In this month's gallery we'll be visiting South Africa, Australia, Peru, and Brazil -- where participants David and Judy Smith obtained this lovely image of a Burrowing Owl -- but first, let's visit Colombia...
...and guide Jesse Fagan's inaugural "Colombia: The Llanos & More" tour , which looks to be a hit. This Pale-headed Jacamar, a regional specialty of northeast Colombia and adjacent Venezuela, found itself a good meal at Hato La Aurora. (Photo by guide Richard Webster)
Orinoco Geese are among the very snazziest of tropical waterfowl. (Photo by guide Jesse Fagan)
Horned Screamers: These things are big...and somewhat bizarre, with the antenna-like thing on the head. (And yes, they are loud!) (Photo by guide Jesse Fagan)
Capybaras are the largest rodents, but no need to worry ourselves about these water-loving herbivores, common in the llanos. (Photo by guide Jesse Fagan)
There are 10 species of thick-knees on Earth, two of which occur in the New World: this is the elegant Double-striped Thick-knee, which just reaches into South America in northern Colombia. (Photo by guide Richard Webster)
Tour manager Caroline Lewis from our Field Guides Austin office was able to join our Colombia group and got some of the fellas to join her in this great selfie.
Always a visual treat: Whistling Heron in the llanos. (Photo by guide Richard Webster)
White-tailed Goldenthroat is a widely distributed hummingbird in the wet grasslands of South America. (Photo by guide Richard Webster)
Social Flycatcher? Close but not quite...this one's a look-alike bonus! It's White-bearded Flycatcher, a specialty of very limited distribution in the llanos of northeastern Colombia and adjacent Venezuela. (Photo by guide Jesse Fagan)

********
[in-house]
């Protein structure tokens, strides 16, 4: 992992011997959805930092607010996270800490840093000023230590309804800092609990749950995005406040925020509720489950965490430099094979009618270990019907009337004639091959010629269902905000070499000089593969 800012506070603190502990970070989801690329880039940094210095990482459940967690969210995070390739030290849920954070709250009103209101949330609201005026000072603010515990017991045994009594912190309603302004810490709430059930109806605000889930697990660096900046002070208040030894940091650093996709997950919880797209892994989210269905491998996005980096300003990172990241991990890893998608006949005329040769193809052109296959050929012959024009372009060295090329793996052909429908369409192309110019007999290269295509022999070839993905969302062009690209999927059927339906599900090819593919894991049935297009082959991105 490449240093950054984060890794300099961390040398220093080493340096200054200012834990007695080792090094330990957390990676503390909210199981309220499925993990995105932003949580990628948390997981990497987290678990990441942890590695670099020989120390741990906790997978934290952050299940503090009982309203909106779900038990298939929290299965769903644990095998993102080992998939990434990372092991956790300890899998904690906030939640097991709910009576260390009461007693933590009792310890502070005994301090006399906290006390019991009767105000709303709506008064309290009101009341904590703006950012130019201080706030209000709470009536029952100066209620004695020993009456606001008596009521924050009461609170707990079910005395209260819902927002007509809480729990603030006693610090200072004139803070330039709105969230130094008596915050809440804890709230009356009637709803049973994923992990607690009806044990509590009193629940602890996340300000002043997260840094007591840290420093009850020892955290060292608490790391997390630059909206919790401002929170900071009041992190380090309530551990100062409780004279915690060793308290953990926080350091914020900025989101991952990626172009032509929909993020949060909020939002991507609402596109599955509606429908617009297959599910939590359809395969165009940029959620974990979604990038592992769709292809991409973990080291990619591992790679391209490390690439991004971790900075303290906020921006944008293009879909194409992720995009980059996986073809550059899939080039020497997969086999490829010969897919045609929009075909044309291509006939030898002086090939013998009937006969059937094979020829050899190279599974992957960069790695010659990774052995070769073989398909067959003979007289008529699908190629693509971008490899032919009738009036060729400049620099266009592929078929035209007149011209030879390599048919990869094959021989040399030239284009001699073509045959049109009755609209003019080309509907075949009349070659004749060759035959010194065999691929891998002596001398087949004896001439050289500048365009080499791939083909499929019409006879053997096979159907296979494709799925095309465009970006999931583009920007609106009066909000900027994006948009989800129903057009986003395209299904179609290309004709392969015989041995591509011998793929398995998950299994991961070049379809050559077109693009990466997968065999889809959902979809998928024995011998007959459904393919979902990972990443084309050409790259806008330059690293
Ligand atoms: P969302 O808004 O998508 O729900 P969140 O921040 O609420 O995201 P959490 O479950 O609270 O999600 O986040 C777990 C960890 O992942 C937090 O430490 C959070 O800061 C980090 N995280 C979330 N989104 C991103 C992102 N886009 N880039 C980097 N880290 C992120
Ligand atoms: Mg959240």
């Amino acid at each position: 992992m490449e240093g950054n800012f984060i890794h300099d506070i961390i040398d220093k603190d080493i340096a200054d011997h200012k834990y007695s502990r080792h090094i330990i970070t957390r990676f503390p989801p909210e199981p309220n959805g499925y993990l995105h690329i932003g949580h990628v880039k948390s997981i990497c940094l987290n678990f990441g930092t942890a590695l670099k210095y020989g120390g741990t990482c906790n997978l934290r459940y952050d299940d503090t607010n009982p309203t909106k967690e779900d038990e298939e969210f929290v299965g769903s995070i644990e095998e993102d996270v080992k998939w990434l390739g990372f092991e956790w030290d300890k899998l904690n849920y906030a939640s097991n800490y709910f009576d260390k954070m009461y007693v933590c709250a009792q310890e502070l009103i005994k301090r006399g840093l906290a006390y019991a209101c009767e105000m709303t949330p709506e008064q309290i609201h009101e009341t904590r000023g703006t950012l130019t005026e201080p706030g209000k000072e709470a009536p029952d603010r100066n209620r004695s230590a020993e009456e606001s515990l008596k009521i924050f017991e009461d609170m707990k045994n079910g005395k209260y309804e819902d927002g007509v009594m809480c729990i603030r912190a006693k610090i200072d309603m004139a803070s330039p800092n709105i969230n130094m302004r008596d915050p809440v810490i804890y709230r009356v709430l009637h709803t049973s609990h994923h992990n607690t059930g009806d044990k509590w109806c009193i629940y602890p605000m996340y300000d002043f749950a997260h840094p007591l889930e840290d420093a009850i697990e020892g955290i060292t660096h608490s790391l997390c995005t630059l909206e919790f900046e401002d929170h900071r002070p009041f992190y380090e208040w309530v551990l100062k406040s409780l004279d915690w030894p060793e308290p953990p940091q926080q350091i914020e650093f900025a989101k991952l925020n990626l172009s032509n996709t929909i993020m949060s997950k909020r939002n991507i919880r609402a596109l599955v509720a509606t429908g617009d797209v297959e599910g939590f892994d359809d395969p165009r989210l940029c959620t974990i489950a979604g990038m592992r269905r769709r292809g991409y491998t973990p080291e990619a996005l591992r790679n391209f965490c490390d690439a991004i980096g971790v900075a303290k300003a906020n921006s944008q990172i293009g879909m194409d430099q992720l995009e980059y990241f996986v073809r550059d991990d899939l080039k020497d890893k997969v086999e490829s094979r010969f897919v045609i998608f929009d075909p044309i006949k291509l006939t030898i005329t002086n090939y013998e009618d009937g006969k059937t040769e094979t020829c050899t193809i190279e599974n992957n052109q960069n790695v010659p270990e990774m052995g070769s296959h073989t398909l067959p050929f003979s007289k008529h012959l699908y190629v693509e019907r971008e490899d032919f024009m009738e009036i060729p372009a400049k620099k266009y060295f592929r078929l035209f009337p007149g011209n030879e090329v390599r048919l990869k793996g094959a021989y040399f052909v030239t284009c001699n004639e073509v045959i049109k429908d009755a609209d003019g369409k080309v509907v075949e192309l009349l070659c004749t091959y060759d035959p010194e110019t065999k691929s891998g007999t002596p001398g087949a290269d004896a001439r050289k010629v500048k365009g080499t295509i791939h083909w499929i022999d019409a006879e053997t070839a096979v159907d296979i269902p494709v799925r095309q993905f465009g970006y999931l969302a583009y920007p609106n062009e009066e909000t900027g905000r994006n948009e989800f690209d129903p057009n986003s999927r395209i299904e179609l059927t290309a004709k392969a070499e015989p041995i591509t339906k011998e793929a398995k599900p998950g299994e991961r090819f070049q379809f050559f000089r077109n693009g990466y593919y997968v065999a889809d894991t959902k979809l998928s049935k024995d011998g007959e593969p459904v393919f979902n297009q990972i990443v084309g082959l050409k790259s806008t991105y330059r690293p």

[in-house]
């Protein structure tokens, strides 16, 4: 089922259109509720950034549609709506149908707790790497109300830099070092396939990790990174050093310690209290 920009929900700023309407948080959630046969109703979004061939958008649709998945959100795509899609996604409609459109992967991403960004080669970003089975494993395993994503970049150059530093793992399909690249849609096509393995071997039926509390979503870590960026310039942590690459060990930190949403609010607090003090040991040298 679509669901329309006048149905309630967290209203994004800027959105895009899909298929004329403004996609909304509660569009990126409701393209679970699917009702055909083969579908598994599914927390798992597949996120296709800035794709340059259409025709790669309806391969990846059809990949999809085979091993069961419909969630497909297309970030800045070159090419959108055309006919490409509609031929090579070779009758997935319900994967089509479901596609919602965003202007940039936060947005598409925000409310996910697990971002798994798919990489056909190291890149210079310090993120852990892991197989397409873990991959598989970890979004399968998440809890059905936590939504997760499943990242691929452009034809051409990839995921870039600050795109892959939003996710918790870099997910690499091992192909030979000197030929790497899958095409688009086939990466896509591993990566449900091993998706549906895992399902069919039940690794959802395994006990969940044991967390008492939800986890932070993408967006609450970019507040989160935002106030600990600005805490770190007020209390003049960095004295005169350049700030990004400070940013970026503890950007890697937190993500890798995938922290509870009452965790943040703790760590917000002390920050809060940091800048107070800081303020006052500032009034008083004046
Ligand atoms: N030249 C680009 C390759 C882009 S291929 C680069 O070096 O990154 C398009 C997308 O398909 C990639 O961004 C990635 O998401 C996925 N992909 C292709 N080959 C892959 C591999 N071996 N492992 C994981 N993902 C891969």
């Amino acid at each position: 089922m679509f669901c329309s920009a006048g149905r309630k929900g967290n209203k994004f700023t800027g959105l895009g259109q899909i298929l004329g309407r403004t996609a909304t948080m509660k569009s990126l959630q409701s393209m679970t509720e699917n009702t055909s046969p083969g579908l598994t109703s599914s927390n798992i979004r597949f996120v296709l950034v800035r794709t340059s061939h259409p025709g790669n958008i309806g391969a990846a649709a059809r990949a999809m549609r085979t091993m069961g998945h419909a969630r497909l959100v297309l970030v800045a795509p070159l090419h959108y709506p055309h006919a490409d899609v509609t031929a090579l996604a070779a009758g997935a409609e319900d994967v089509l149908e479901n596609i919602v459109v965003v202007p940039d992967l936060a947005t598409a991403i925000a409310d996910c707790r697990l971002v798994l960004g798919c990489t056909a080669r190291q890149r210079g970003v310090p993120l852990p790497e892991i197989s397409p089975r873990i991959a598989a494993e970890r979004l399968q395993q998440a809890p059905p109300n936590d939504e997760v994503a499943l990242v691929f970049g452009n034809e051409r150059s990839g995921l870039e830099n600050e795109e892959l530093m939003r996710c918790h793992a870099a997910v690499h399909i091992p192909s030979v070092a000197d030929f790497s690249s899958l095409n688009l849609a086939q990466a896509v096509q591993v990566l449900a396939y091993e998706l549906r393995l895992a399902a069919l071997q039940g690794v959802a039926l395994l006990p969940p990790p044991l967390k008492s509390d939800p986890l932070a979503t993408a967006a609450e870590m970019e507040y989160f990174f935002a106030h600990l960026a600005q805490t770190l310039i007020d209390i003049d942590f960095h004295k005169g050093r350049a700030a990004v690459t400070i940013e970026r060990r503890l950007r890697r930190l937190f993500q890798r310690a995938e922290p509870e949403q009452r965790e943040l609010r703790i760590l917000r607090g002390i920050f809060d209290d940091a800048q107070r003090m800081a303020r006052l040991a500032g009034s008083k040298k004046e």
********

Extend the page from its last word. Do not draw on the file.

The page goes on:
The big wood-rails are always fun to see...this is the widespread Gray-necked photographed by guide Jesse Fagan in a particularly nice setting.
This brilliant Ruby-topaz Hummingbird male was one of a variety of hummingbird prizes at the appropriately named Jardin Encantado, or Enchanted Garden, about 90 minutes out of Bogota. (Photo by guide Richard Webster)
A lovely scene at Laguna Pedro Paulo (looking toward Parque Nacional Los Nevados), where Colombian endemics such as Turquoise Dacnis and Black Inca occur. (Photo by guide Richard Webster)
The always mesmerizing Booted Racket-tail, also at Laguna Pedro Paulo (Photo by guide Richard Webster)
Chicaque National Park, just 30 minutes outside Bogota, holds numerous endemics and specialties, and here we also found one of the Colombia subspecies of Black-throated Tody-Tyrant, "andinus." (Photo by guide Richard Webster)
Lovely, right? The wonderfully named Tourmaline Sunangel, photographed by guide Richard Webster at Chicaque.
Change of scene: This moody image of two Blue-headed Macaws by participant Ian Resnick takes us south from Colombia to our "Peruvian Rainforests of the Tambopata" tour with guide Pepe Rojas.
This Ocellated Poorwill on the rainforest floor was doing a fine job blending into the leaf litter on its dayroost. (Photo by participant Ian Resnick)
Another nightbird species our Peruvian Rainforests group delighted in seeing was this Long-tailed Potoo with its "mini-me" chick tucked in tightly to its breast. Junior apparently doesn't yet know it's best to keep eyes closed! (Photo by participant Ian Resnick)
It's always a good sign of a wilderness without too much human pressure when we see game species like Blue-throated Piping-Guan. (Photo by participant Dana Little)
Purus Jacamar is named for a long tributary of the Amazon originating in southeastern Peru. (Photo by participant Dana Little)
A Brown Capuchin Monkey photographed by participant Dana Little.
Always a goal for the Peruvian Rainforests tour is seeing a Harpy Eagle, and we had great success again this year! Participant Dana Little captured this image of a fully grown young Harpy near the nest.
Let's shift eastward now to Brazil and our fall Safari Brazil tour. This image by participant Peter Bono from one of our "safari" outings in Emas National Park shows guide Marcelo Padua on watch at the front.
Participants David and Judy Smith brought home this image of a multicolored Yellow-faced Parrot.
Among other elegant parrots on the tour was this Yellow-collared Macaw, photographed by participant Charlotte Byers.
Nightbird prizes on the Safari Brazil tour included White-winged Nightjar, captured so nicely in this image by participant Bill Byers.
The attractive White-rumped Tanager is a cerrado species that is often found in small groups; the young of the last season may help adults at the nest. (Photo by participants David and Judy Smith)
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